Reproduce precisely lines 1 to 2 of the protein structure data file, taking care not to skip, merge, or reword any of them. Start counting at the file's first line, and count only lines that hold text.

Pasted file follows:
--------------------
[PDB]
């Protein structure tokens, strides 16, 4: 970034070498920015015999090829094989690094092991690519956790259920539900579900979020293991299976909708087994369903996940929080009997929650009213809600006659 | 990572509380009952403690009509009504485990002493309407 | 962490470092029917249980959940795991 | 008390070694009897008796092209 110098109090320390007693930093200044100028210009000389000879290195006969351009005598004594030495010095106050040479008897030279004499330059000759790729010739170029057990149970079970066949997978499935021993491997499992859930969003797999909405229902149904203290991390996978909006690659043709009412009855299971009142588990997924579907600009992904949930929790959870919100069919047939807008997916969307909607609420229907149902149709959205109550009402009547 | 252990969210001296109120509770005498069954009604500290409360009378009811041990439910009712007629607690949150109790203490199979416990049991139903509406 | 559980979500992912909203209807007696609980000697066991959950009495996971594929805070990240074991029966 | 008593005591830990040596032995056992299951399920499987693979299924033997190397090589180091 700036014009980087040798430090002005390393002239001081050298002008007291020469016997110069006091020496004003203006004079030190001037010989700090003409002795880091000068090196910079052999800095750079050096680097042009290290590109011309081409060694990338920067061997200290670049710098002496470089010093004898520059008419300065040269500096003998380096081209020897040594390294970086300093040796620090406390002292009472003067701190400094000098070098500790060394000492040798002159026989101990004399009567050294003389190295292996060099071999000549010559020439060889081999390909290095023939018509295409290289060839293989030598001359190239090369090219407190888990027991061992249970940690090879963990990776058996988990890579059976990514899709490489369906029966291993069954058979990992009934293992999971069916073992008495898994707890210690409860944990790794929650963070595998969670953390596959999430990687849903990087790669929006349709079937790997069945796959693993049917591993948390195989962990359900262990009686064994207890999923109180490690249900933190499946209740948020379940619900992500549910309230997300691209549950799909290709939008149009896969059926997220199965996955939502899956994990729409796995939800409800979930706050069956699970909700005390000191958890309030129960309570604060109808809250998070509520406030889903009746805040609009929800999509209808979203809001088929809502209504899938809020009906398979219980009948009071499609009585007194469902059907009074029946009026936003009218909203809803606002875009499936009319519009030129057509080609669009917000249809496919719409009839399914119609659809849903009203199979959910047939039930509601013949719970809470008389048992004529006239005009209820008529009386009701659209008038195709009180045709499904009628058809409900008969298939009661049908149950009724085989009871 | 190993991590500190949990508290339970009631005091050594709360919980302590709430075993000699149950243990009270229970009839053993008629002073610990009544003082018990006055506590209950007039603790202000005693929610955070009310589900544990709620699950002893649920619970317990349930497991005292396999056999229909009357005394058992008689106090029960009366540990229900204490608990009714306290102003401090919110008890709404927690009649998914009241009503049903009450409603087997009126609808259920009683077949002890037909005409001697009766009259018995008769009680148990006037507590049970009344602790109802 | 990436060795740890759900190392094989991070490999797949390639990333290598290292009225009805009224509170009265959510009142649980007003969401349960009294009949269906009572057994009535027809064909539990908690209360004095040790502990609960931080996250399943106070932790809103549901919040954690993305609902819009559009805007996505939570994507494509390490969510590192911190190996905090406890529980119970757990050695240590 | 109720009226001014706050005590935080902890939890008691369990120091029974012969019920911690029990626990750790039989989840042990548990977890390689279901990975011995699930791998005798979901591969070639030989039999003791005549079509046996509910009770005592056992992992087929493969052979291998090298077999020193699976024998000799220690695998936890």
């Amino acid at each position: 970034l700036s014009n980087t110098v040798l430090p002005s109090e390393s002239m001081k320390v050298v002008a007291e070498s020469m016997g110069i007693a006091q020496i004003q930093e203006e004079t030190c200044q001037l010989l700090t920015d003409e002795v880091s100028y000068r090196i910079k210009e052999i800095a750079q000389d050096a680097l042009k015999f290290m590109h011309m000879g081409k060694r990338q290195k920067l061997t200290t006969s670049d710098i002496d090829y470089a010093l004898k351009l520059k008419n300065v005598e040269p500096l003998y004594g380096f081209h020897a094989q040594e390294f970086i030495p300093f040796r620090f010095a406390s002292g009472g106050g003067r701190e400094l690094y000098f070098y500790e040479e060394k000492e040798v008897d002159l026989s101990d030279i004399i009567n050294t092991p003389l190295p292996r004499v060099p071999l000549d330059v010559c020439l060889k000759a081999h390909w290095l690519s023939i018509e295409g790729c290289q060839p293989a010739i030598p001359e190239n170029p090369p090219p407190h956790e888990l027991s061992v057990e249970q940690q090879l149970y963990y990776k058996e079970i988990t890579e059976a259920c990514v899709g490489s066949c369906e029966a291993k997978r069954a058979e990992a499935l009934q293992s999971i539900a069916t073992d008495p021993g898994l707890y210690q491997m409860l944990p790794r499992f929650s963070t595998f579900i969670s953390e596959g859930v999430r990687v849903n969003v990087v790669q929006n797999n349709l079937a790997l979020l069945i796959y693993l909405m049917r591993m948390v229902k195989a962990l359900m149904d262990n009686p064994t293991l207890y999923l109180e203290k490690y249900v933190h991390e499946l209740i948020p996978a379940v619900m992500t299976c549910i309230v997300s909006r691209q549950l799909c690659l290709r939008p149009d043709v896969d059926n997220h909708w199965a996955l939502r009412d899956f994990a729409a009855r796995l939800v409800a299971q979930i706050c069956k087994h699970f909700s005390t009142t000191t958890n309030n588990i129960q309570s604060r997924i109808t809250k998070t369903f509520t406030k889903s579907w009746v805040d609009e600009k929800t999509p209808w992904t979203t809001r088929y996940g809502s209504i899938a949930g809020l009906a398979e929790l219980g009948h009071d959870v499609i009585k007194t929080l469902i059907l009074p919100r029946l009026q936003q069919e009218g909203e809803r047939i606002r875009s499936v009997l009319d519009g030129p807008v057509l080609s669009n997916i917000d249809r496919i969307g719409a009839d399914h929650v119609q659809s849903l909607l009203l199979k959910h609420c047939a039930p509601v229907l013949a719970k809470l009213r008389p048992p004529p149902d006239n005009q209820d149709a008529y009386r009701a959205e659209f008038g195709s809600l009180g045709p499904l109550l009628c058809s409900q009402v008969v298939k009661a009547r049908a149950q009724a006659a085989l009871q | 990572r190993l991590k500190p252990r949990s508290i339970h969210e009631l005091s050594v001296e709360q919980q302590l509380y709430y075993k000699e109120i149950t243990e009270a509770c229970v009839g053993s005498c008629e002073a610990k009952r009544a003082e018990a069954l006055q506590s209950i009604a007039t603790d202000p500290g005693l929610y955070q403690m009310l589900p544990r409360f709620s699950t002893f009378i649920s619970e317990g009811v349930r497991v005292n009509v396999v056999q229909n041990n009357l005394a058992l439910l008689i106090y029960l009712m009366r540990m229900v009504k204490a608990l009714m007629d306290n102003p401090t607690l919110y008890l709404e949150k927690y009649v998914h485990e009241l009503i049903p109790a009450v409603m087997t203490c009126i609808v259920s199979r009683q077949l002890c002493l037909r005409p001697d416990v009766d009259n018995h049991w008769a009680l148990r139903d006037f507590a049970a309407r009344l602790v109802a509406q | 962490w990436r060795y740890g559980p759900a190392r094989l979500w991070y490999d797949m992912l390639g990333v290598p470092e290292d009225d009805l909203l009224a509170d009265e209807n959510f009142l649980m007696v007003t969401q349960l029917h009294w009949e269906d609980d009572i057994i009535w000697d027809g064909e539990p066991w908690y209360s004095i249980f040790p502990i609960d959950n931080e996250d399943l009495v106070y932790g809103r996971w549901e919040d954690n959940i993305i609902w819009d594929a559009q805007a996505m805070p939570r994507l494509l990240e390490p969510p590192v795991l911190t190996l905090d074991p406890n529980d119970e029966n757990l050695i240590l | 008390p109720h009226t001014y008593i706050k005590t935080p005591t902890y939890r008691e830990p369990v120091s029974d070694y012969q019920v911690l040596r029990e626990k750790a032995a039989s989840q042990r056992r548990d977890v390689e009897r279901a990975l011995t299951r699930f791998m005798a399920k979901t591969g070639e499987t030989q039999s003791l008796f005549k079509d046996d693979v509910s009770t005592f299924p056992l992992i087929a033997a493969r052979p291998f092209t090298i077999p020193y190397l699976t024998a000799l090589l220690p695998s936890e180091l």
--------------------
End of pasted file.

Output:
[PDB]
């Protein structure tokens, strides 16, 4: 970034070498920015015999090829094989690094092991690519956790259920539900579900979020293991299976909708087994369903996940929080009997929650009213809600006659 | 990572509380009952403690009509009504485990002493309407 | 962490470092029917249980959940795991 | 008390070694009897008796092209 110098109090320390007693930093200044100028210009000389000879290195006969351009005598004594030495010095106050040479008897030279004499330059000759790729010739170029057990149970079970066949997978499935021993491997499992859930969003797999909405229902149904203290991390996978909006690659043709009412009855299971009142588990997924579907600009992904949930929790959870919100069919047939807008997916969307909607609420229907149902149709959205109550009402009547 | 252990969210001296109120509770005498069954009604500290409360009378009811041990439910009712007629607690949150109790203490199979416990049991139903509406 | 559980979500992912909203209807007696609980000697066991959950009495996971594929805070990240074991029966 | 008593005591830990040596032995056992299951399920499987693979299924033997190397090589180091 700036014009980087040798430090002005390393002239001081050298002008007291020469016997110069006091020496004003203006004079030190001037010989700090003409002795880091000068090196910079052999800095750079050096680097042009290290590109011309081409060694990338920067061997200290670049710098002496470089010093004898520059008419300065040269500096003998380096081209020897040594390294970086300093040796620090406390002292009472003067701190400094000098070098500790060394000492040798002159026989101990004399009567050294003389190295292996060099071999000549010559020439060889081999390909290095023939018509295409290289060839293989030598001359190239090369090219407190888990027991061992249970940690090879963990990776058996988990890579059976990514899709490489369906029966291993069954058979990992009934293992999971069916073992008495898994707890210690409860944990790794929650963070595998969670953390596959999430990687849903990087790669929006349709079937790997069945796959693993049917591993948390195989962990359900262990009686064994207890999923109180490690249900933190499946209740948020379940619900992500549910309230997300691209549950799909290709939008149009896969059926997220199965996955939502899956994990729409796995939800409800979930706050069956699970909700005390000191958890309030129960309570604060109808809250998070509520406030889903009746805040609009929800999509209808979203809001088929809502209504899938809020009906398979219980009948009071499609009585007194469902059907009074029946009026936003009218909203809803606002875009499936009319519009030129057509080609669009917000249809496919719409009839399914119609659809849903009203199979959910047939039930509601013949719970809470008389048992004529006239005009209820008529009386009701659209008038195709009180045709499904009628058809409900008969298939009661049908149950009724085989009871 | 190993991590500190949990508290339970009631005091050594709360919980302590709430075993000699149950243990009270229970009839053993008629002073610990009544003082018990006055506590209950007039603790202000005693929610955070009310589900544990709620699950002893649920619970317990349930497991005292396999056999229909009357005394058992008689106090029960009366540990229900204490608990009714306290102003401090919110008890709404927690009649998914009241009503049903009450409603087997009126609808259920009683077949002890037909005409001697009766009259018995008769009680148990006037507590049970009344602790109802 | 990436060795740890759900190392094989991070490999797949390639990333290598290292009225009805009224509170009265959510009142649980007003969401349960009294009949269906009572057994009535027809064909539990908690209360004095040790502990609960931080996250399943106070932790809103549901919040954690993305609902819009559009805007996505939570994507494509390490969510590192911190190996905090406890529980119970757990050695240590 | 109720009226001014706050005590935080902890939890008691369990120091029974012969019920911690029990626990750790039989989840042990548990977890390689279901990975011995699930791998005798979901591969070639030989039999003791005549079509046996509910009770005592056992992992087929493969052979291998090298077999020193699976024998000799220690695998936890």